While Windows 7 and 8/8.1 aren’t brand-new, they do offer a lot of cool features that are noticeable right away. From Windows staples like the Taskbar and Windows Explorer to the new Start screen and modern tiles, Windows is constantly evolving with new goodies to try.
However, not everything useful in the operating system will jump out at you. As Ryan has discussed, years after release there are Windows 7 features you might have missed; today we’re going to dedicate some time to looking at the under-appreciated tools Windows 7 and 8/8.1 have to offer. While these might not be unknown or hidden, they just don’t always get the praise they deserve.
Calculators aren’t really anything new or special these days–heck, you can even use Google as a powerful calculator–but the Windows calculator still includes some nice features that most people overlook.
Aside from the basic four-function calculations, it also includes a “programmer” mode useful for counting binary numbers or calculating in hexadecimal (a great choice for those studying computer science). Another cool function is the ability to convert units of time, power, pressure, temperature, and other common measurements to different systems.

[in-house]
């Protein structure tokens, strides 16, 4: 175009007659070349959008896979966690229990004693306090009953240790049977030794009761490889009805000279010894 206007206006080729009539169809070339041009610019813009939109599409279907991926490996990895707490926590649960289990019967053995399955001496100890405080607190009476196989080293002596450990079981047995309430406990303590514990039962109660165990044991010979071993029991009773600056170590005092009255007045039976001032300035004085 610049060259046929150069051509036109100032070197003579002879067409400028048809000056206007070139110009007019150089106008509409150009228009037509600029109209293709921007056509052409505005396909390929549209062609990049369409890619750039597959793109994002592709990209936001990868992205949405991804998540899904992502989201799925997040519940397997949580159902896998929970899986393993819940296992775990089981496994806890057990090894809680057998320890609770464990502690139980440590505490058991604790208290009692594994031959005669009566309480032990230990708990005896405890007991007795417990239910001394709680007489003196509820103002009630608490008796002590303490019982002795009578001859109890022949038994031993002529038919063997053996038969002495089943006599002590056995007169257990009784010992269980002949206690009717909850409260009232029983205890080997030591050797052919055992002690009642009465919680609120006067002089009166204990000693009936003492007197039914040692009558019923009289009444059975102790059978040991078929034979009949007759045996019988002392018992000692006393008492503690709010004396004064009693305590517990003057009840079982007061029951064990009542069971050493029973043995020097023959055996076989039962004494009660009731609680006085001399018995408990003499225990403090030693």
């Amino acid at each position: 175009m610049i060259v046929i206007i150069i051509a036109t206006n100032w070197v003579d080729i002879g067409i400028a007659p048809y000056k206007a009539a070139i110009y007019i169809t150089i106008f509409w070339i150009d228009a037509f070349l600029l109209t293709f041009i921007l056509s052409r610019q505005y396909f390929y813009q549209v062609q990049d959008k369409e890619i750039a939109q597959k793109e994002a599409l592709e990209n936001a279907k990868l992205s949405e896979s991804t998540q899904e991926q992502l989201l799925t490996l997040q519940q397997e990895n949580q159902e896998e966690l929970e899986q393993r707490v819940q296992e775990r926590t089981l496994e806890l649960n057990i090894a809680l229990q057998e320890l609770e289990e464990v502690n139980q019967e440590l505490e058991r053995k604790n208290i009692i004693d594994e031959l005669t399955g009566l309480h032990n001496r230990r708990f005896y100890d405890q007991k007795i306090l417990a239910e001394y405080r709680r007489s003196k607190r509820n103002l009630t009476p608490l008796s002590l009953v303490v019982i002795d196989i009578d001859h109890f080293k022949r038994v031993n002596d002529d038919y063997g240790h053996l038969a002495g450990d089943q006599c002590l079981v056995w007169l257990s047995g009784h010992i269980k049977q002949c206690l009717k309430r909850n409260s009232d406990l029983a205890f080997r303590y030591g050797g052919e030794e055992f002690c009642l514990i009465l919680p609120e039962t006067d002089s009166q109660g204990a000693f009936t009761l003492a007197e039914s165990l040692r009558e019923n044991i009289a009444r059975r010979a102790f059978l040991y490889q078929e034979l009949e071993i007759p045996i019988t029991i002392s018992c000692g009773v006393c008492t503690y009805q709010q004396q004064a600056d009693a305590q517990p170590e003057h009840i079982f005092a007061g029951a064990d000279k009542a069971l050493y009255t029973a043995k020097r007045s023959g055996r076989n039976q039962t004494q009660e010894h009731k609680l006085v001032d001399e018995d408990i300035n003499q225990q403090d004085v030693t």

Want to find out how many days until Christmas, your birthday, or the end of school? Don’t let Mac users have all the fun with their OS X dashboard countdown widget–the Calculator allows you to punch in two dates and see just how long you’ll have to wait.
Finally, you also get a few forms you can fill out to calculate your mortgage payments, car lease per month, or your vehicle’s fuel economy. It’s not the type of functionality that you’ll need every day, and there are certainly more powerful calculator alternatives for Windows, but for a built-in tool, the Calculator packs a punch.
The Windows Key + X Menu
The Windows key is used many times in the plethora of keyboard shortcuts available in Windows, but many people don’t seem to take advantage of Win + X.
On laptops running most editions of Windows 7, the combination launches the Windows Mobility Center, a utility that collects actions you might want to perform on a laptop all in one place. Need to change your power plan, disconnect from wireless, or brighten up your screen? You can do them all in seconds with this tool.